The last winter month of 2024 is coming to its end, so the Track Me Fast team takes a look back at some of the biggest news on the e-commerce market from this season.

While 2023 has been a turbulent year for the entire digital ecosystem, most e-commerce businesses have shared their rather positive expectations for the year ahead. 

Well, now that the first two months of 2024 are almost over, it’s already clear that these 12 months aren’t going to be “all pink ponies”. 

Let’s take a closer look at some of the biggest e-commerce news that made headlines in January – February 2024, and the market trends to read behind them.

Labor Force Cuts despite E-commerce Sales & Revenue Growth

Quite predictably, from what it seems from major e-commerce businesses’ Q4 2023 earnings reports, released at the beginning of February 2024, things are looking up in the sector. 

Namely, Shopify, for instance, registered 24% growth in revenue in Q4 2023, with a 26% YoY revenue increase through 2023, while Amazon has reported an impressive 14% growth YoY in NET sales, reaching $170,000,000,000 in Q4 2023, and the overall YoY increase in NET sales by 12% compared to 2022 results.

The January 2024 online retail sales data also seems optimistic, at least in the U.S., where it demonstrated a 25%+ YoY increase (per CNBC & the National Retail Federation’s Retail Monitor).

At the same time, the positive market dynamics doesn’t necessarily mean all of the past year’s negative trends remain in the past. In fact, one of them, i.e. the continuous waves of layoffs are still on track, proving many e-commerce businesses prefer reducing their operational costs to ensure continuous revenue growth in 2024 regardless of the possible economic turmoils.

In particular, the latest rounds included UPScutting 12,000 jobs, reportedly aiming to save the company over $1,000,000,000 in view of the “softened demand”, Instacart’s laying off 200+ employees, and, non-surprisingly, Amazon continued its staff reduction spree this winter, too, particularly in One Medical & Pharmacy and Buy with Prime units. 

Chinese E-commerce Winners vs. Losers in Q1 2024

In the loser’s corner… 

The complexity of the economic environment in China, in many ways caused by the weaker consumer spending in spite of the lifted post-Covid era restrictions, couldn’t but take a toll on the 2023 Alibaba results. Even in spite of the huge stock buyout plans, announced by the company’s management at the end of 2023 didn’t overturn the news negativity, related to its disappointing e-commerce divisions’ (i.e. Taobao & Tmall) 2023 results, which demonstrated only 2% revenue growth YoY, as well as the low sales increase of 3% YoY, reported by the conglomerate’s cloud computing division.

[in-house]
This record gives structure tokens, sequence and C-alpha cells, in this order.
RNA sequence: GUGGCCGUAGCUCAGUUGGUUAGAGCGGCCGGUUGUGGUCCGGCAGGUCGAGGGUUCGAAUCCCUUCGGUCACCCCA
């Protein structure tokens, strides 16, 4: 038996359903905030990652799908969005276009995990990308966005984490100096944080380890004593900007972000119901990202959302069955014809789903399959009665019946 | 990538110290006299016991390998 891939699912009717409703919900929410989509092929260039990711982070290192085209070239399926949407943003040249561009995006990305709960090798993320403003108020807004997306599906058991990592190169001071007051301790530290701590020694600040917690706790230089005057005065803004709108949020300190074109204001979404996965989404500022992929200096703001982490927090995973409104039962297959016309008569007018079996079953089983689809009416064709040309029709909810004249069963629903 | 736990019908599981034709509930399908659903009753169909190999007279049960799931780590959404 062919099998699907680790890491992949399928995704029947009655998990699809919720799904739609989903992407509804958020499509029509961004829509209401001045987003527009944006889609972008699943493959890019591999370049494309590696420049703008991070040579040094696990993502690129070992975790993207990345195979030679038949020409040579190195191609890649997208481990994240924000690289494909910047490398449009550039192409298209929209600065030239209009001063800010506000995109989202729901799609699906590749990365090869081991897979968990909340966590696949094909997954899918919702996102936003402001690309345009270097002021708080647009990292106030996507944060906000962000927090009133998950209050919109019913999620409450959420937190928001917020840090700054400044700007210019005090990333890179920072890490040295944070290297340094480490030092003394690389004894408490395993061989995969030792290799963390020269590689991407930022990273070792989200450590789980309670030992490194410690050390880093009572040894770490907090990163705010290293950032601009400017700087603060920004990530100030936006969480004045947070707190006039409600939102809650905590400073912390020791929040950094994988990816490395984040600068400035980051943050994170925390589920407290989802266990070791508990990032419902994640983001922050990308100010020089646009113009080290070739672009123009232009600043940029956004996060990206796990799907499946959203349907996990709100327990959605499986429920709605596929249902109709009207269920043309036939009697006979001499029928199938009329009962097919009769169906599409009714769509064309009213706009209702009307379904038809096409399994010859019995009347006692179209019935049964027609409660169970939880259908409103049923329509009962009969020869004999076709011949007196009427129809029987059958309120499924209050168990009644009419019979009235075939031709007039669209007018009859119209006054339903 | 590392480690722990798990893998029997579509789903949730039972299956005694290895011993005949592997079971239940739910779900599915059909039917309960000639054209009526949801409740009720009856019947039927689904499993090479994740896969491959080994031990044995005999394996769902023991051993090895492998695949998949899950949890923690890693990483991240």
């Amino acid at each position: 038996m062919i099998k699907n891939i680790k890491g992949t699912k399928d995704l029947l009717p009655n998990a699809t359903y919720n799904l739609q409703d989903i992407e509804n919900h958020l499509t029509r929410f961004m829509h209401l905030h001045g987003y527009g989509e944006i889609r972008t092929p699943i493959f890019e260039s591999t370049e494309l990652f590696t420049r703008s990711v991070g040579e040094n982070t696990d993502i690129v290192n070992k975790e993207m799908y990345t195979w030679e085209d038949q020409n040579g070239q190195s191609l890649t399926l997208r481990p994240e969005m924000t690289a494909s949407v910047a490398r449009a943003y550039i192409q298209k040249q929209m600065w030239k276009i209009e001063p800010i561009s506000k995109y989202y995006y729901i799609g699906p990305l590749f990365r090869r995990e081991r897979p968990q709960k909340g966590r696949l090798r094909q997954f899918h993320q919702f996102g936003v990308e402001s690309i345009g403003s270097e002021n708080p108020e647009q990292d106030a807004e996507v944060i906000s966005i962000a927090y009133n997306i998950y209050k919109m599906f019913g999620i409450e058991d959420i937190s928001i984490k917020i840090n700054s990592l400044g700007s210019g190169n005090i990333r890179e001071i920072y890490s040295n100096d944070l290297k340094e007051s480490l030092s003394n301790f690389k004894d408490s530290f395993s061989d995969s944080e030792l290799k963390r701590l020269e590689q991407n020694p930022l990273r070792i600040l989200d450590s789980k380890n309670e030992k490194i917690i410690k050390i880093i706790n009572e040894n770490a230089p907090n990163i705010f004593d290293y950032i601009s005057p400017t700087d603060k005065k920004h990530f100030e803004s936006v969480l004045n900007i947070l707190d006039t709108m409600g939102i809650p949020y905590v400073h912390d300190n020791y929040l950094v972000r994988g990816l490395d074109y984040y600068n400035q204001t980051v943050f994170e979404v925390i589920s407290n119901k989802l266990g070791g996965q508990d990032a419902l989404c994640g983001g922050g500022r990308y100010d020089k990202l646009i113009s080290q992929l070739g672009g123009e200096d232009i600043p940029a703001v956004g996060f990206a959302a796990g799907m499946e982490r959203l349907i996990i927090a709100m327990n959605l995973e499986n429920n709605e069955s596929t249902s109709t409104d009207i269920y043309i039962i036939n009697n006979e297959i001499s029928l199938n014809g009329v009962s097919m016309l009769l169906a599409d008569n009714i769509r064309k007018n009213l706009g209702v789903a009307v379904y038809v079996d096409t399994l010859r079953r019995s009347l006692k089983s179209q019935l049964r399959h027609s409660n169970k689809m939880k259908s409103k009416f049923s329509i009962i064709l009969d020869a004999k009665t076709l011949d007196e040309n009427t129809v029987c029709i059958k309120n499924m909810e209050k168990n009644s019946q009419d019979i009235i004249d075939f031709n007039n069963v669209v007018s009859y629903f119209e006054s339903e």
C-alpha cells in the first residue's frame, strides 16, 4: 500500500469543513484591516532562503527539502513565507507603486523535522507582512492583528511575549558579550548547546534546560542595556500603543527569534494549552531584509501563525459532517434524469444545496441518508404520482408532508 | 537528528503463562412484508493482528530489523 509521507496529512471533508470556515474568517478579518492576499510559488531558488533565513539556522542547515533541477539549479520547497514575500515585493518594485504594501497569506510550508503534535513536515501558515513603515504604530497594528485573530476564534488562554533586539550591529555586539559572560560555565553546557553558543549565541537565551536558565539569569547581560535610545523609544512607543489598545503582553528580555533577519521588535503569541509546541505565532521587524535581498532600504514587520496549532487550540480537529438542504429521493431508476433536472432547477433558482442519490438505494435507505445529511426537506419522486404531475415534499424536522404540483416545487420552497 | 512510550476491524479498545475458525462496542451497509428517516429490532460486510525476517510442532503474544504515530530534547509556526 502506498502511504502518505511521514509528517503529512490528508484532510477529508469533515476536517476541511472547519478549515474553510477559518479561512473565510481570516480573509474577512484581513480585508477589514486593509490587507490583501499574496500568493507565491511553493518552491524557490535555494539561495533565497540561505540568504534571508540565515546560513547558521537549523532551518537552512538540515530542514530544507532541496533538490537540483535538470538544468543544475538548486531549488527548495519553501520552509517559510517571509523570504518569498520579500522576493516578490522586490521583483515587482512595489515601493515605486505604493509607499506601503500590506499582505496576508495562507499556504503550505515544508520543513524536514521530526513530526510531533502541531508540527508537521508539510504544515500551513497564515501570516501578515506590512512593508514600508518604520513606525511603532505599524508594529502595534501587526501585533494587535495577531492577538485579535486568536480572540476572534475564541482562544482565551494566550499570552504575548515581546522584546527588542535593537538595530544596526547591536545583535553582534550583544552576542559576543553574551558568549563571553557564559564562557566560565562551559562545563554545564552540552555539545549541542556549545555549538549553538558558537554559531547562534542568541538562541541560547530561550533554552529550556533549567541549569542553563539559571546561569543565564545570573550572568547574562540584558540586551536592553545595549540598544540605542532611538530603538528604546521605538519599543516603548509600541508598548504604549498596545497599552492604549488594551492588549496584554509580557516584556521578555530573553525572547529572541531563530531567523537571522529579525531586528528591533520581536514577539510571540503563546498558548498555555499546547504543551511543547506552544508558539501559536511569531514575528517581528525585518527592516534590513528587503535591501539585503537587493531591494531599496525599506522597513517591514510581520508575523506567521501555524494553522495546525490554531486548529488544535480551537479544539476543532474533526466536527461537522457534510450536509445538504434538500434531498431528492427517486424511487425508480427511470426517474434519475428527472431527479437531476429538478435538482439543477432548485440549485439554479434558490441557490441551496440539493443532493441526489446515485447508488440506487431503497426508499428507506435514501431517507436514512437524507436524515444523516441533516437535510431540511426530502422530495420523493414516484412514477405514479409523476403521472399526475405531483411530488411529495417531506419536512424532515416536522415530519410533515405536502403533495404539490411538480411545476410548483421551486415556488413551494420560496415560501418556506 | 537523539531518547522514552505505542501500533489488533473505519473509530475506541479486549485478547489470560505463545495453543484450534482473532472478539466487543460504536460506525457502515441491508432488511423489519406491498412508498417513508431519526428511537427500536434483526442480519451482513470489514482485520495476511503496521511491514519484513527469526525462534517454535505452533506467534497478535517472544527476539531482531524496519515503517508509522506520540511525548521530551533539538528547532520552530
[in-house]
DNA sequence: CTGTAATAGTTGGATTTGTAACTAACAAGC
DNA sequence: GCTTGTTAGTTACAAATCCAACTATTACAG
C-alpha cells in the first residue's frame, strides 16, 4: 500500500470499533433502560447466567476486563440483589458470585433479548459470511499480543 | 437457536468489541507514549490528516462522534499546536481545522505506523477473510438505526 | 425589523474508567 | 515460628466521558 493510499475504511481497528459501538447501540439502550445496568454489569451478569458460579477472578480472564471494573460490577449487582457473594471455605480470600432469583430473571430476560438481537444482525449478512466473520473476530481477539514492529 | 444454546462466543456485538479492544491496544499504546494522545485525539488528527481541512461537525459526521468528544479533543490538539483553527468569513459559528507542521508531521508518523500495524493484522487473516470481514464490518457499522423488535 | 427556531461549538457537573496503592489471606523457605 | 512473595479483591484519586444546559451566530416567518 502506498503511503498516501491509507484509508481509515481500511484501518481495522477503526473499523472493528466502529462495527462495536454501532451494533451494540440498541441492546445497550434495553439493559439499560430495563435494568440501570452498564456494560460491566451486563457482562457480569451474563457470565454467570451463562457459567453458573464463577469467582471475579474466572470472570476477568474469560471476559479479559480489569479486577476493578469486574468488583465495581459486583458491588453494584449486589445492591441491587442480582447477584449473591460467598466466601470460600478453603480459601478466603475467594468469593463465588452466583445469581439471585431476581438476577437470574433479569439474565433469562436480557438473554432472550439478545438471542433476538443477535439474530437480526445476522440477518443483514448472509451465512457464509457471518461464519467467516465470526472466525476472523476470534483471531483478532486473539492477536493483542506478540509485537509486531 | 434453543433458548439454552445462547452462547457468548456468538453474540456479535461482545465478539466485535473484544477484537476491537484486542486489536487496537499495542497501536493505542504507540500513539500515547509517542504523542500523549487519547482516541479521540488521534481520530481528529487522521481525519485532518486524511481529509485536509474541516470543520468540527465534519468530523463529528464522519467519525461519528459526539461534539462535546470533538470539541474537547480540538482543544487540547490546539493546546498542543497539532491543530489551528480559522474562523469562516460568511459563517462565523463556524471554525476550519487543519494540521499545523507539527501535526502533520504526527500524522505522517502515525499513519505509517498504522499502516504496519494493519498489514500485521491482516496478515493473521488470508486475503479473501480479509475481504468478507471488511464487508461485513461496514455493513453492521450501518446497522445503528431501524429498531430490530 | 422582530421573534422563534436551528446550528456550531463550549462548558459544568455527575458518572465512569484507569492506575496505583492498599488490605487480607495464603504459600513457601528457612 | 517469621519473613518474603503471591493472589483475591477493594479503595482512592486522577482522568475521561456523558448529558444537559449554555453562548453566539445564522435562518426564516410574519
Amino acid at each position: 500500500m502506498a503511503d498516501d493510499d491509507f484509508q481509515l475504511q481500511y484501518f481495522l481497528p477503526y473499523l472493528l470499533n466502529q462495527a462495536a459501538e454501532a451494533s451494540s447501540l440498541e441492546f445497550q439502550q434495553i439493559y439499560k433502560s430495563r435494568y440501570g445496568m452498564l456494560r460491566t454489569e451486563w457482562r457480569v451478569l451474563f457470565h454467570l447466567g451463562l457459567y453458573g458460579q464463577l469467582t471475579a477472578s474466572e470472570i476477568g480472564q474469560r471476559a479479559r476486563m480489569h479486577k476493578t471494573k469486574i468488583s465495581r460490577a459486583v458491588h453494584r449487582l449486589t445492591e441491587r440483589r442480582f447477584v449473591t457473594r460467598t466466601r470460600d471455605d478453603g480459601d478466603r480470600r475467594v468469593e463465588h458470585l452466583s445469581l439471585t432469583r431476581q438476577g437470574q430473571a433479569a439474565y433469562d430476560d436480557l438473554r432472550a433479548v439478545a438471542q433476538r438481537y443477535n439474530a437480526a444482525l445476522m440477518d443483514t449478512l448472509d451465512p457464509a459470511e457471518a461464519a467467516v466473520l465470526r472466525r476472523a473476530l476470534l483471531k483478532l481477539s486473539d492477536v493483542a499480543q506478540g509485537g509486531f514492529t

And on the winning side…

Temu, the U.S e-commerce company, owned by Alibaba rival Pinduoduo, continues its sharp growth and expansion, reporting a stunning 700%+ increase of its website traffic in 2023, with its iPhone app becoming the top-2 most downloaded app in the free niche on the App Store, according to the February 2024 rankings

Non-surprisingly, having made history with its aggressive digital advertising tactics across social media since its founding in 2022, Temu started the new year in a similarly assertive fashion, running its ad during the Super Bowl LVIII.

In this respect, one of the keys to Temu’s success lies in combining the ubiquity of the company’s online presence with the focus on the maximum sales of the most discounted products, often at an unbelievably low price.

However, the company’s not-so-overt business strategy, as the industry experts admit, lies in its less ethical approach to e-commerce, which implies scooping up smaller suppliers from their rival Shein, damping the price rates to win over the largest market share, engaging forced labor in goods products and even taking advantage of the loopholes in the U.S. tax laws (i.e. the minimis threshold, established by the Trade Facilitation and Trade Enforcement Act).

More importantly, some of the other allegations, addressed to Temu, also concern the possible violation of customers’ personal data rights, with some of those reflected in the registered class action lawsuit in Illinois, alleging the company’s deceptive data practices within their mobile app.

The trick is, if such class actions take a larger scale and attract excessive media attention, this is what can harm the company’s ranking in the months to come (e.g. in case the app is blocked from the App Store). 

Well, let’s wait and see.